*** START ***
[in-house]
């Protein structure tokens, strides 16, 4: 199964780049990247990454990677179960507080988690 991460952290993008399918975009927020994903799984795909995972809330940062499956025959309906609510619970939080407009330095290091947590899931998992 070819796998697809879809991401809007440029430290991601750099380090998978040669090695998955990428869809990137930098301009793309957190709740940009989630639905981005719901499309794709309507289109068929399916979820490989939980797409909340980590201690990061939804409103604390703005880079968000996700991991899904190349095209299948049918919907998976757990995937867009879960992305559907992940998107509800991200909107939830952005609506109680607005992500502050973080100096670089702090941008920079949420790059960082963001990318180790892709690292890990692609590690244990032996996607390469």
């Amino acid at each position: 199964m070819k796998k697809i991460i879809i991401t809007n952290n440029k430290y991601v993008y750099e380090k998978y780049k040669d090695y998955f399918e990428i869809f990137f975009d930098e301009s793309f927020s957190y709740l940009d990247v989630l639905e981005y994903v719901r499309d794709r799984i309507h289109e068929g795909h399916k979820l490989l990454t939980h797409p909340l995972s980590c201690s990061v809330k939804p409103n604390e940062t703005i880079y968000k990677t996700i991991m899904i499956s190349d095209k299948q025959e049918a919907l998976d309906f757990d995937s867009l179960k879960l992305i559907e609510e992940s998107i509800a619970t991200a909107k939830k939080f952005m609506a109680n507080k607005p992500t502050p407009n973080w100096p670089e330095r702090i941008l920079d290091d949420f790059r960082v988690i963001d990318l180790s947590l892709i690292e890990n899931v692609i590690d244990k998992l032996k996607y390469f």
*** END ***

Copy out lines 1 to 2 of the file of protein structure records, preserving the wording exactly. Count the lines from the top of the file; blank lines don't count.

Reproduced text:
[in-house]
């Protein structure tokens, strides 16, 4: 199964780049990247990454990677179960507080988690 991460952290993008399918975009927020994903799984795909995972809330940062499956025959309906609510619970939080407009330095290091947590899931998992 070819796998697809879809991401809007440029430290991601750099380090998978040669090695998955990428869809990137930098301009793309957190709740940009989630639905981005719901499309794709309507289109068929399916979820490989939980797409909340980590201690990061939804409103604390703005880079968000996700991991899904190349095209299948049918919907998976757990995937867009879960992305559907992940998107509800991200909107939830952005609506109680607005992500502050973080100096670089702090941008920079949420790059960082963001990318180790892709690292890990692609590690244990032996996607390469």